Wednesday, January 14, 2009

The Weight of Glory

Love pushes us to put our fellow man before ourselves.  It commands us, even compels us, to respect our neighbor.  Biblically this is quite evident as Christ commands us to “love your neighbor as yourself.”  Lewis, however, finds a logical way to support the Christian ideal that love is the greatest virtue.  He continues the same logic by finally concluding that not only are we required to love, but also that we are far too easily pleased with small worldly things instead of looking forward to eternal glory.

            Lewis argues that our natural desires for happiness support the existence of heaven.  He writes that “A mans physical hunger does not prove that he will get any bread” but it does “prove that he comes of a race which repairs it’s body by eating and inhabits a world where eatable substances exist.”  Just as the existence of hunger points to the existence of sustenance so the existence of a desire “which no natural happiness will satisfy” points to a supernatural comfort, such as heaven.   

This conclusion may cause doubt in the power of Christianity since the religion seems to teach as much as a mind could already reason; that heaven existed.  Lewis however explains that we as Christians are like schoolboys learning Greek.  The Greek is often painful, hard, and boring to learn but it is rewarding in the end when one masters the language enough to read Sophocles.  At first, the boy might want to enjoy the novels and literature of his own time instead of the “dull and cold” Sophocles.  Once he is skilled enough in Greek to understand Sophocles he will appreciate it and realize that it actually enhances his knowledge and understanding of present literature.  In the same way Christians may find certain parts of faith, and the bible, to be boring or difficult.  Instead of running away from those questions, Lewis encourages them to address them for “it will be precisely the puzzling or repellent which conceals what we do not yet know and need to know.”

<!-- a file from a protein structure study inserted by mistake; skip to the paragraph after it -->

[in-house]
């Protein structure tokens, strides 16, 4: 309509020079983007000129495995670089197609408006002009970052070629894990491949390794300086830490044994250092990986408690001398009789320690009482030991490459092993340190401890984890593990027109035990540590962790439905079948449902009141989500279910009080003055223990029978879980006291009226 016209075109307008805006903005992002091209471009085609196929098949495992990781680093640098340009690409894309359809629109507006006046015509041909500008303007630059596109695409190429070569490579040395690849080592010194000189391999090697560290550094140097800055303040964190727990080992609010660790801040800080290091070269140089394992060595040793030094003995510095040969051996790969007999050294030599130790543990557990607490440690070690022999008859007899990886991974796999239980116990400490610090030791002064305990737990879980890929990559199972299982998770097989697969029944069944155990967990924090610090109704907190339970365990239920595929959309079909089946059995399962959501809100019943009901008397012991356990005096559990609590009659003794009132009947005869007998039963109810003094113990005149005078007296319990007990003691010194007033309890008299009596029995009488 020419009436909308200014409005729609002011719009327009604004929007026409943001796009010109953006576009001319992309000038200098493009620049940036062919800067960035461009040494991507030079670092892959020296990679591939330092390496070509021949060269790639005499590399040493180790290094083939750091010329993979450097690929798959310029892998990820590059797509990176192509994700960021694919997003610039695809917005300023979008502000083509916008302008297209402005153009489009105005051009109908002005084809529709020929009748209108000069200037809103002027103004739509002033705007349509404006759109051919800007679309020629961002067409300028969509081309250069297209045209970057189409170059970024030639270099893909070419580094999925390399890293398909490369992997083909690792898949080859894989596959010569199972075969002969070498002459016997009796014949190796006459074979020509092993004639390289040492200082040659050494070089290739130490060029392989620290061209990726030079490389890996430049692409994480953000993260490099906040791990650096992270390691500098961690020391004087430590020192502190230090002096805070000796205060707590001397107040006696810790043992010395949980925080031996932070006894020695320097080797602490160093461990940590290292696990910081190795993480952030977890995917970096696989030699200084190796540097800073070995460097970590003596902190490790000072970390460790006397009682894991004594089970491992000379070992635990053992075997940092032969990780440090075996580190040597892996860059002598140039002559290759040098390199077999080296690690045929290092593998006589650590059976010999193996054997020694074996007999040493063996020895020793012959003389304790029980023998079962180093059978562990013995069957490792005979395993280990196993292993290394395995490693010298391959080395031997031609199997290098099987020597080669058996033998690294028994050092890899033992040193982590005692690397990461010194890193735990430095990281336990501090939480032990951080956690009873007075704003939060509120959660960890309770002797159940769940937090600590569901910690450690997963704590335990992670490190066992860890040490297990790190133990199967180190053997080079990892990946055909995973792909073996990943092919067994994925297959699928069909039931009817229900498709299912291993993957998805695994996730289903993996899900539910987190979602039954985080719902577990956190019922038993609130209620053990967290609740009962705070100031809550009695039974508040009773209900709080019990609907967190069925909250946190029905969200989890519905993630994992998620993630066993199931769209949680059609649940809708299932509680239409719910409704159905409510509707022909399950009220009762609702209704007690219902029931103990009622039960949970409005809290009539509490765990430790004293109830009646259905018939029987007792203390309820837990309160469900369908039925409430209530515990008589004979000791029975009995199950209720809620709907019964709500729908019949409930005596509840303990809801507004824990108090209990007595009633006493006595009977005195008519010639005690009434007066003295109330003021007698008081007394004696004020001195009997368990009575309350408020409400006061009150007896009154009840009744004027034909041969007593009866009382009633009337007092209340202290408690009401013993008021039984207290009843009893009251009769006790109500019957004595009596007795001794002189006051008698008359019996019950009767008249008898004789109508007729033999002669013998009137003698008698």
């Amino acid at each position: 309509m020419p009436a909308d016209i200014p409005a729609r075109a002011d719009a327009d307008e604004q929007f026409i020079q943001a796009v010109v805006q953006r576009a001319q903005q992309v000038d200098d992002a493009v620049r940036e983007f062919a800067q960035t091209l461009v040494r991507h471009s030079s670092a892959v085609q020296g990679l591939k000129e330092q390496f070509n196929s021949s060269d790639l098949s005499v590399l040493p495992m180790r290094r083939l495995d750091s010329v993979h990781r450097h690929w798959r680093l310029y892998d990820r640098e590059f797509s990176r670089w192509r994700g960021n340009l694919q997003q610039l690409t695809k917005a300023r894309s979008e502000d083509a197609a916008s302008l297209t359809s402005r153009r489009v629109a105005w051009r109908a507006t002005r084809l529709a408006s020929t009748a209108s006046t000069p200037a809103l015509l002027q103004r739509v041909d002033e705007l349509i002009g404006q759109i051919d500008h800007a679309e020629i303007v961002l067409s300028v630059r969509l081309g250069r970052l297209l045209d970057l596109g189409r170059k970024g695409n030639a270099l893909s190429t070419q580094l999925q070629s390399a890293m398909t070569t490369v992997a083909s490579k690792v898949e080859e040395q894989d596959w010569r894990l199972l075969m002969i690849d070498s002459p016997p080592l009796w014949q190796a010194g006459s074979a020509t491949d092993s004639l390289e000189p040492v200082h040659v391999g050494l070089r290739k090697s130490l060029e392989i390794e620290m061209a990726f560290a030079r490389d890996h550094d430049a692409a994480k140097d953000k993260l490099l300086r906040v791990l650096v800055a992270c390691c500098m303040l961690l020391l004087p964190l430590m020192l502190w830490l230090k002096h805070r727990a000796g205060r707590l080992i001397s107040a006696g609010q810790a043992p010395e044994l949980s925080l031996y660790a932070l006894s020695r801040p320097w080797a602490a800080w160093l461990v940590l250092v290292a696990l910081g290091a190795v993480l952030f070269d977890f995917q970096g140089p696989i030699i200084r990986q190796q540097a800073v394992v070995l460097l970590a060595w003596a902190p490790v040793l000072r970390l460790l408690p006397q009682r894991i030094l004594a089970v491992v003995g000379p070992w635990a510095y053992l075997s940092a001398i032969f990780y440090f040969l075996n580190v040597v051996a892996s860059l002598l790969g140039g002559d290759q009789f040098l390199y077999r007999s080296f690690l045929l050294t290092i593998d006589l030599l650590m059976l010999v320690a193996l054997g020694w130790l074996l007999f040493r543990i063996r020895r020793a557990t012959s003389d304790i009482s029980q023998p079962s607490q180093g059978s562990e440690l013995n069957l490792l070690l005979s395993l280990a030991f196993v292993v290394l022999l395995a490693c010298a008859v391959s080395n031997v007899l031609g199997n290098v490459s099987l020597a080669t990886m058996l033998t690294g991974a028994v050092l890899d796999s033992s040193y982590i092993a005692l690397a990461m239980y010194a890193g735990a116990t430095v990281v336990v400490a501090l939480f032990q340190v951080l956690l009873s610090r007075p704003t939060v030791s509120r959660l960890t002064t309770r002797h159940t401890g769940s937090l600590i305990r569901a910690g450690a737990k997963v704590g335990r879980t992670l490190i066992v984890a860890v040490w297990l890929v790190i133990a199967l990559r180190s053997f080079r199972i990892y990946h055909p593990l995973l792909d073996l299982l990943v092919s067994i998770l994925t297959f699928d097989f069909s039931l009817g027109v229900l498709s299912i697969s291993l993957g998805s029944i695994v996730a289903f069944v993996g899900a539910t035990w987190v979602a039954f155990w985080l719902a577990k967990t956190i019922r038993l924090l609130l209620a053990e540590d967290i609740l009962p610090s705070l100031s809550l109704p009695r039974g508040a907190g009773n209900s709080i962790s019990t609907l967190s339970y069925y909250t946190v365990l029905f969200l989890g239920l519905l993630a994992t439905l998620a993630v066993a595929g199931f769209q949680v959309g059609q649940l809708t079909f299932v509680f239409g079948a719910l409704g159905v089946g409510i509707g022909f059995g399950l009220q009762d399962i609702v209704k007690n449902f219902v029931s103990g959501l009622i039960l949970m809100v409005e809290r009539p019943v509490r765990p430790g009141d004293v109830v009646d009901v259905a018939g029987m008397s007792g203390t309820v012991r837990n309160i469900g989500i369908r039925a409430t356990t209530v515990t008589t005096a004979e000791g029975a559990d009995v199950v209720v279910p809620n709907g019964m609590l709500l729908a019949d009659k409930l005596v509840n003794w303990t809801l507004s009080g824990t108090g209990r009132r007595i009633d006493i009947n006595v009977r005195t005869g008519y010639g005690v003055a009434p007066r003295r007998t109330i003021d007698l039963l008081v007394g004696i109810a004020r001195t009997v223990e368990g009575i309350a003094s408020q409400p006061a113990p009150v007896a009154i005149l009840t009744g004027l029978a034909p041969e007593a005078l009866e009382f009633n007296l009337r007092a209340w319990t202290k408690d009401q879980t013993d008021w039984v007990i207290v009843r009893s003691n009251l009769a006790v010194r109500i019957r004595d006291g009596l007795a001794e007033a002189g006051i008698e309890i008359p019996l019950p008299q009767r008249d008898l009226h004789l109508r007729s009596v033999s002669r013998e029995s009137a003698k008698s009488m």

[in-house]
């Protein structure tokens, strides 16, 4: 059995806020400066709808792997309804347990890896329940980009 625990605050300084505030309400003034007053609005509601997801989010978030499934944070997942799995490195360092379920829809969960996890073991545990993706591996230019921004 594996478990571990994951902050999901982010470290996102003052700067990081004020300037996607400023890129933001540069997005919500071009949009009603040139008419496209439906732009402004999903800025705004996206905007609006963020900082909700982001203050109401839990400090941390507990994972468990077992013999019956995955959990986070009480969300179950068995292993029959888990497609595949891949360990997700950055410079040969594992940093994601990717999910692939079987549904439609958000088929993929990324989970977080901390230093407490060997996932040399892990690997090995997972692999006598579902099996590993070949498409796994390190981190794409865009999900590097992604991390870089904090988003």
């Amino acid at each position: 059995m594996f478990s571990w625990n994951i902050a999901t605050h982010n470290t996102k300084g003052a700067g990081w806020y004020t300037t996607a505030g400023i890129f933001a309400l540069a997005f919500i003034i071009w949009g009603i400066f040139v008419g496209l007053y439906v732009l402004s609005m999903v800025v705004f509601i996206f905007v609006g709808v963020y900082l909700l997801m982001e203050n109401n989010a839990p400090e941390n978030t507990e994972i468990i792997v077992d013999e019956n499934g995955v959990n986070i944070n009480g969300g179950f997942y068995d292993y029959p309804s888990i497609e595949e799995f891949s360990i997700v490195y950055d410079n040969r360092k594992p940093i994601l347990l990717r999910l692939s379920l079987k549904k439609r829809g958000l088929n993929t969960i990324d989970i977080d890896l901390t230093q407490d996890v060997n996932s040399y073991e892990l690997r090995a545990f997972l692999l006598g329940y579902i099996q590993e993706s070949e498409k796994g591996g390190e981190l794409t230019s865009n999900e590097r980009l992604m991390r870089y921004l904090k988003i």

Therefore, two ideas are presented.  The first is that we are creatures created for an eternal and supernatural life.  Our earnest and unquenchable desire for something that cannot be fulfilled by worldly things proves that we we’re created for such a life.   Consequently, everyone we come into contact with and everything we do echoes in eternity.  Knowing that one day our neighbor might be bathed in glory pushes us to love him.  Our common destination should unify us for a common purpose as Christians.  Second, we must delve deep into our faith, as Christians, to understand our God better.  We are as Lewis wrote “too easily pleased” like the schoolboy and his novels.   We must love our God and bring glory to Him by seeking and knowing Him intimately.  In this way, love is the greatest virtue.

No comments:

Post a Comment